The expansion of masonry specimens during direct shear tests has been reported in several research studies. This phenomenon, known as dilatancy, is caused by the formation of cracking surfaces in mortar joints. In particular, when the cracking surface is not perfectly flat, the shear displacements tend to increase the volume of the sample. Experimental investigations focused on the characterization of this phenomenon are rather limited for masonry and the effects on shear strength have received little attention, with consequent issues for a correct interpretation of the results. The present article reports the results of an ongoing research on brick masonry aimed to characterize experimentally the dilatancy and to evaluate the role of this phenomenon in the interpretation of the direct shear test. If the expansion of the specimen is significantly restrained, the standard approaches used for the characterization of the mechanical parameters (as per EN 1052-3 and ASTM C1531) tend to overestimate the initial shear strength (fvo) and underestimate friction. Moreover, no indications are generally given to characterize dilatancy with experimental data. This aspect is particularly important for the micro-modelling of masonry because the constitutive models commonly used for mortar joints require this information. One of the objectives of the present article is to propose a simple model for a sound interpretation of the direct shear test of masonry samples taking into account the dilatancy. Several masonry samples composed of calcium silicate units and cement mortar joints have been subjected to triplet tests (EN 1052-3) and laboratory-simulated shove tests. First, a repeatable and objective methodology to measure and characterize the dilatancy is provided. Then, an extension of the standard methodology of the EN 1052-3 and ASTM C1531 that includes the contribution of this phenomenon is proposed. The novel formulation offers the possibility to characterize dilatancy with experimental data and the definition of mechanical parameters that are not biased by the presence of this phenomenon. The model presented in this article has proven to be consistent with the experimental data and it has been validated numerically in another recent research study.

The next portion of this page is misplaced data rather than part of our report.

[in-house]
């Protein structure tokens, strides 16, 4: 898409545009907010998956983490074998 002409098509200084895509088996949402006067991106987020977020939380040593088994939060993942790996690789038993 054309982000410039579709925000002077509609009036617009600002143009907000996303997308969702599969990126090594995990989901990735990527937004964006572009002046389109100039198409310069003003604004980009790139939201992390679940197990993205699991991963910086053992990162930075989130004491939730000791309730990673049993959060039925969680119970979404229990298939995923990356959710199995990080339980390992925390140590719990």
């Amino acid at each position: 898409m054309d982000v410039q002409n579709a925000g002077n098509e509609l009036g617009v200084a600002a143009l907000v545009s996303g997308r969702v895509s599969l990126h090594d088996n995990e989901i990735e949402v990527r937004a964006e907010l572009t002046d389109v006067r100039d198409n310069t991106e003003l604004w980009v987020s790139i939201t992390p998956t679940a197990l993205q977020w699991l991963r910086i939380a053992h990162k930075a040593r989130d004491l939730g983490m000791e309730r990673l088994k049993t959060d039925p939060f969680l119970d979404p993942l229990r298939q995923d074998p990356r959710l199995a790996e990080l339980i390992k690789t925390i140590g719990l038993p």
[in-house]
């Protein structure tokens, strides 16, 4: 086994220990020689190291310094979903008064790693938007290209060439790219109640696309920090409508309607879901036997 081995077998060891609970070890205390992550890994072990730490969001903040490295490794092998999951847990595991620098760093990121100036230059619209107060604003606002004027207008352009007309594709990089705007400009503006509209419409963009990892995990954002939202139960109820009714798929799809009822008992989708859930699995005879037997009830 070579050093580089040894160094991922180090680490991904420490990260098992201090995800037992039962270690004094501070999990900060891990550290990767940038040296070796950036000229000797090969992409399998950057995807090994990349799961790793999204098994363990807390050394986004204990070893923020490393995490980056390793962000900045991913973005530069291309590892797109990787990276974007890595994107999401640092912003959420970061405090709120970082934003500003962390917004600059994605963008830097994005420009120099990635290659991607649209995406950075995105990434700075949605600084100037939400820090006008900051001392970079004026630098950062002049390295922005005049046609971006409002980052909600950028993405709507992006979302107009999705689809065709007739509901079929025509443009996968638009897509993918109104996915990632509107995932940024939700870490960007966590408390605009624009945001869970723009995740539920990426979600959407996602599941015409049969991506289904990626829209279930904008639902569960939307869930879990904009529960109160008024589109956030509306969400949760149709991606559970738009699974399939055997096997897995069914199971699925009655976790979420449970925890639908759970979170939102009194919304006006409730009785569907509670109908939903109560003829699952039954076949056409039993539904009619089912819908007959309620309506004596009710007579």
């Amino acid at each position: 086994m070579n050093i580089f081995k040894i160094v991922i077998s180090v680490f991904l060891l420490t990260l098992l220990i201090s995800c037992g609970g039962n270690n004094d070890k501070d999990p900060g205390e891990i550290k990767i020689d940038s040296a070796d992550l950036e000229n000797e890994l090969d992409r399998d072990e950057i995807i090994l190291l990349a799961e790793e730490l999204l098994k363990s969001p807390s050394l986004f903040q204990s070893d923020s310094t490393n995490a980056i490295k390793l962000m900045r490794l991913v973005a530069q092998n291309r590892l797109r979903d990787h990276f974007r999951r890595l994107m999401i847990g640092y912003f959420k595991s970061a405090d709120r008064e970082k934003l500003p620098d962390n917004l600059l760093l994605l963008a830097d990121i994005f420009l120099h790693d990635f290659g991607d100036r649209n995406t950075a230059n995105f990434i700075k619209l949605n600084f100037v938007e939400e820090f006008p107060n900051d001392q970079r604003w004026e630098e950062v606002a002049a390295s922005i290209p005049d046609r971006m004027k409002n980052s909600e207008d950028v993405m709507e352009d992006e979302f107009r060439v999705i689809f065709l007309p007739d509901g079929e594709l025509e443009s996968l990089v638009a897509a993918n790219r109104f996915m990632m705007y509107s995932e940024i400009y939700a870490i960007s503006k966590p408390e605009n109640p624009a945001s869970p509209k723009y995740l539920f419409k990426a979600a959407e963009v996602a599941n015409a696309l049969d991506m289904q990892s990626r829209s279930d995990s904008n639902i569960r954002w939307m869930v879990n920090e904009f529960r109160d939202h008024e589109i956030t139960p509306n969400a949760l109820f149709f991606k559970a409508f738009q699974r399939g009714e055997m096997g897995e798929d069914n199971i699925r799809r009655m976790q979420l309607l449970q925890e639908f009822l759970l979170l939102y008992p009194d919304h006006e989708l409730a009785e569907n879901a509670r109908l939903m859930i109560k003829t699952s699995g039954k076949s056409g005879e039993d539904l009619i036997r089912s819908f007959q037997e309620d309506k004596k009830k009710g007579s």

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Special thanks are due to Prof. Carlo Lai for his suggestions. The work presented in this paper was partially supported by the financial contribution of the Italian Department of Civil Protection within the framework “RELUIS-DPC” which is greatly acknowledged by the authors. The performed laboratory tests were part of the ‘‘Study of the vulnerability of masonry buildings in Groningen” project at the EUCENTRE, undertaken within the framework of the research program for hazard and risk of induced seismicity in Groningen sponsored by the Nederlandse Aardolie Maatschappij BV. The authors would like to express their gratitude also to S. Girello, A. Rossi and P&P Consulting Engineers Group for the execution of the tests at DICAr laboratory of University of Pavia.
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Andreotti, G., Graziotti, F. & Magenes, G. Expansion of mortar joints in direct shear tests of masonry samples: implications on shear strength and experimental characterization of dilatancy. Mater Struct 52, 64 (2019). https://doi.org/10.1617/s11527-019-1366-5
- Shear strength
- Triplet test (EN 1052-3)
- In situ shove test (ASTM C1531)